Previous studies have shown that open cranial vault remodeling does not fully address the endocranial deformity. This study aims to compare endoscopic-assisted suturectomy with postoperative molding helmet therapy to traditional open reconstruction by quantifying changes in cranial base morphology and posterior cranial vault asymmetry.
Anthropometric measurements were made on pre- and 1-year postoperative three-dimensionally reconstructed computed tomography scans of 12 patients with unilateral lambdoid synostosis (8 open and 4 endoscopic-assisted). Cranial base asymmetry was analyzed using: posterior fossa deflection angle (PFA), petrous ridge angle (PRA), mastoid cant angle (MCA), and vertical and anterior–posterior (A–P) displacement of external acoustic meatus (EAM). Posterior cranial vault asymmetry was quantified by volumetric analysis.
Preoperatively, patients in the open and endoscopic groups were statistically equivalent in PFA, PRA, MCA, and A–P EAM displacement. At 1 year postoperatively, open and endoscopic patients were statistically equivalent in all measures. Mean postoperative PFA for the open and endoscopic groups was 6.6 and 6.4 degrees, PRA asymmetry was 6.4 and 7.6%, MCA was 4.0 and 3.2 degrees, vertical EAM displacement was −2.3 and −2.3 millimeters, and A–P EAM displacement was 6.8 and 7.8 millimeters, respectively. Mean volume asymmetry was significantly improved in both open and endoscopic groups, with no difference in postoperative asymmetry between the 2 groups (P = 0.934).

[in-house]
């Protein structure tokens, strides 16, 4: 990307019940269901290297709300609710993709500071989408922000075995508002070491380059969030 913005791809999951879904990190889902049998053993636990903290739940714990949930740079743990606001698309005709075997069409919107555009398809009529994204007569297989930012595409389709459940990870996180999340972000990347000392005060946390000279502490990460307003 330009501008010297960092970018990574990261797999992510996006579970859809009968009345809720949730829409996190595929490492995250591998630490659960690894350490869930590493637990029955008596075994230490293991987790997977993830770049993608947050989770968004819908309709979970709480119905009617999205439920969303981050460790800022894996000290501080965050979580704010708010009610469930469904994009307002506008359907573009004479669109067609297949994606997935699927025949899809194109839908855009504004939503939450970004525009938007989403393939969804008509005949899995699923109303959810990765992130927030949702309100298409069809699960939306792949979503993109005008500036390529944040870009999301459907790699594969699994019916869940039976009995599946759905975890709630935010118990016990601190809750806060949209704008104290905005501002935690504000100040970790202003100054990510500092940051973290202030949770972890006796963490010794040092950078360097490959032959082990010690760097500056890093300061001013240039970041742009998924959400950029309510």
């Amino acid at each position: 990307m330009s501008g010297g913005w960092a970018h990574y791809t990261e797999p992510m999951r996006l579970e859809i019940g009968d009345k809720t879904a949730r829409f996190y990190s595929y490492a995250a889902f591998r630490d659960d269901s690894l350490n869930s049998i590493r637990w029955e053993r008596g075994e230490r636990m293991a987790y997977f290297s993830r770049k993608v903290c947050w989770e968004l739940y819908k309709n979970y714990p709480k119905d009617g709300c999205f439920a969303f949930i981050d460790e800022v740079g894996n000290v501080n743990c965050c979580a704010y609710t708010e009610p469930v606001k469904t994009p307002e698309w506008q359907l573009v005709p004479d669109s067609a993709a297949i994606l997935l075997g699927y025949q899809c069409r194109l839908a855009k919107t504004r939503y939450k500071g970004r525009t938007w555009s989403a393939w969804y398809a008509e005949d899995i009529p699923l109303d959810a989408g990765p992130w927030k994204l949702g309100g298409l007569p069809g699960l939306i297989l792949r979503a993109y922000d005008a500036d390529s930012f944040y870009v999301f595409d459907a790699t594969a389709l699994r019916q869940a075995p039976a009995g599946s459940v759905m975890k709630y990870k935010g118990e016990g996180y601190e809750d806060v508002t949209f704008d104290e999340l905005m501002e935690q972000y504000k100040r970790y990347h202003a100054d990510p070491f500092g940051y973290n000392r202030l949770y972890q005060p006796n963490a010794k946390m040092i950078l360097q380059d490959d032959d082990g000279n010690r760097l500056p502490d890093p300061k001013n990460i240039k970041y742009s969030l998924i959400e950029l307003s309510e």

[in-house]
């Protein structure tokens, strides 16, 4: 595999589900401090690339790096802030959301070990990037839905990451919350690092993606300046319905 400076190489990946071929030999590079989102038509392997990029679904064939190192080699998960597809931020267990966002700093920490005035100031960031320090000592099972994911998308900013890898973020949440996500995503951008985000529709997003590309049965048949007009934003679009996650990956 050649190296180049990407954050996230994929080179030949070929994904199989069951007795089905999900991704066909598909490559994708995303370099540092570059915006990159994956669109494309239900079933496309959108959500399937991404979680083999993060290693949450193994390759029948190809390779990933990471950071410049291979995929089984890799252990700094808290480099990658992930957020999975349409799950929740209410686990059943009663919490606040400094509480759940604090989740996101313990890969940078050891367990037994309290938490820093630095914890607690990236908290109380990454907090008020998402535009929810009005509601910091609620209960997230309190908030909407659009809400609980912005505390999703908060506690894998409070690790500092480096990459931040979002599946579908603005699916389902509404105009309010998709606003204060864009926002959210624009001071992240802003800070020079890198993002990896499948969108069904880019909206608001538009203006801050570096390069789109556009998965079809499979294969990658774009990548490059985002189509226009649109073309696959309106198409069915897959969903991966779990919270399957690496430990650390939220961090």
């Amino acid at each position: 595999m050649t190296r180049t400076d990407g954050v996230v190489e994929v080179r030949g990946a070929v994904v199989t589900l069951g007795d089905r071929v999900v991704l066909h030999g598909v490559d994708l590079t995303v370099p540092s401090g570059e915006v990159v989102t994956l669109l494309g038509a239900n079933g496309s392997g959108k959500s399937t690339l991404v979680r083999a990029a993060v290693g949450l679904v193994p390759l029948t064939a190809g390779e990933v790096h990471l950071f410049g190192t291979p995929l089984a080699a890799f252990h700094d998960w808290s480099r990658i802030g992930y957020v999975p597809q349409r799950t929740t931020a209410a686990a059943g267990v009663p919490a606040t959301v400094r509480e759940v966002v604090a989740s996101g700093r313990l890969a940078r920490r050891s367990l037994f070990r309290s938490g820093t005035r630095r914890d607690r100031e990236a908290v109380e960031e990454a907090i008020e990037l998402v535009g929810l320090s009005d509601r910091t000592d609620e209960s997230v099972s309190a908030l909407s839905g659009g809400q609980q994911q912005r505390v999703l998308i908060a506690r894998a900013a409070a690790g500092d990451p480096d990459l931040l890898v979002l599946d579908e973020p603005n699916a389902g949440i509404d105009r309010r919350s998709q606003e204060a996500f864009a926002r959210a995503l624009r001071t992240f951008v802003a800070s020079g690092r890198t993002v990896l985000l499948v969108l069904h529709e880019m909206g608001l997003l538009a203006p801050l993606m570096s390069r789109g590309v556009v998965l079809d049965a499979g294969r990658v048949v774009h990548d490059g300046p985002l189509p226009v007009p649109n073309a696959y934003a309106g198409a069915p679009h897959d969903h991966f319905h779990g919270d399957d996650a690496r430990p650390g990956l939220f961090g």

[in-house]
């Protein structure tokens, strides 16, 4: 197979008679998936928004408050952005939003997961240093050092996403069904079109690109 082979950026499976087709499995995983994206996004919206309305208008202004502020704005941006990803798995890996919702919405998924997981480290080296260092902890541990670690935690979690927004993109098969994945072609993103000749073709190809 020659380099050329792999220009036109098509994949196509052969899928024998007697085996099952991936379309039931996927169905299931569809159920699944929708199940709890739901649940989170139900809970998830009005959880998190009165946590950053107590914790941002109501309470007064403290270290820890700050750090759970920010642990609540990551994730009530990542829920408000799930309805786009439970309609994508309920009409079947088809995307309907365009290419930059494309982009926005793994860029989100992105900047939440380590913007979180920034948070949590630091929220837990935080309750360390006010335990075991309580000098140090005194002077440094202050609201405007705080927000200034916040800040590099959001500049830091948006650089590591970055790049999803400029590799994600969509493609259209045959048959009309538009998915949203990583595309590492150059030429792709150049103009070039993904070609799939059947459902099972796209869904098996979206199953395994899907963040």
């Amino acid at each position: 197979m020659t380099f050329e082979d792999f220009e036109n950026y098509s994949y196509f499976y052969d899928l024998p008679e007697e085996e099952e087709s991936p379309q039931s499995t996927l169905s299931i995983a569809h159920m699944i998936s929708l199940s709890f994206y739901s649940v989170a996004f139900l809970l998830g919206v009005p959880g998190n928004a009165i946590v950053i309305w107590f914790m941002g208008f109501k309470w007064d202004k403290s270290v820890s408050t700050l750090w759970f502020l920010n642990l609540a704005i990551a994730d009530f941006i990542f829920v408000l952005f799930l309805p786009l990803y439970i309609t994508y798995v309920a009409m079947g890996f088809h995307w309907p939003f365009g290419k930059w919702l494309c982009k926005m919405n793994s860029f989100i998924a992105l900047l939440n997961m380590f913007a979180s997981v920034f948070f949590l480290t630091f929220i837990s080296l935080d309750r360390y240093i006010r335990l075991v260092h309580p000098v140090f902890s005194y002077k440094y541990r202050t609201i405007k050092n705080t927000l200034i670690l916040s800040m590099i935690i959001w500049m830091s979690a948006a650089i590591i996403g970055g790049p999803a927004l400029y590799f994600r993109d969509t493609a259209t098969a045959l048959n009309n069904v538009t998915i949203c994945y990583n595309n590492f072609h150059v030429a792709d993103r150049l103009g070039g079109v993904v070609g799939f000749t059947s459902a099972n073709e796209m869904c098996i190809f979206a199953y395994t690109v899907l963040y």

Patients treated with both open and endoscopic repair of lambdoid synostosis show persistent cranial base and posterior cranial vault asymmetry. The results of endoscopic-assisted suturectomy with postoperative molding helmet therapy are similar to those of open calvarial vault reconstruction.
*Division of Plastic and Reconstructive Surgery
†Department of Neurosurgery, Washington University in St. Louis, St. Louis, MO.
Address correspondence and reprint requests to Kamlesh B. Patel, Department of Plastic and Reconstructive Surgery, Washington University in Saint Louis, 660 South Euclid Ave, Campus Box 8238, St. Louis, MO 63110; E-mail: email@example.com
Received 17 July, 2014
Accepted 18 April, 2015
This research was supported by the Washington University Institute of Clinical and Translational Sciences grants UL1 TR000448 and TL1 TR000449 from the National Center for Advancing Translational Sciences. The content is solely the responsibility of the authors and does not necessarily represent the official views of the NIH.
Presented at the American Cleft Palate-Craniofacial Association (ACPA) Annual Meeting, Indianapolis, IN, March 24–29, 2014.
The authors report no conflicts of interest.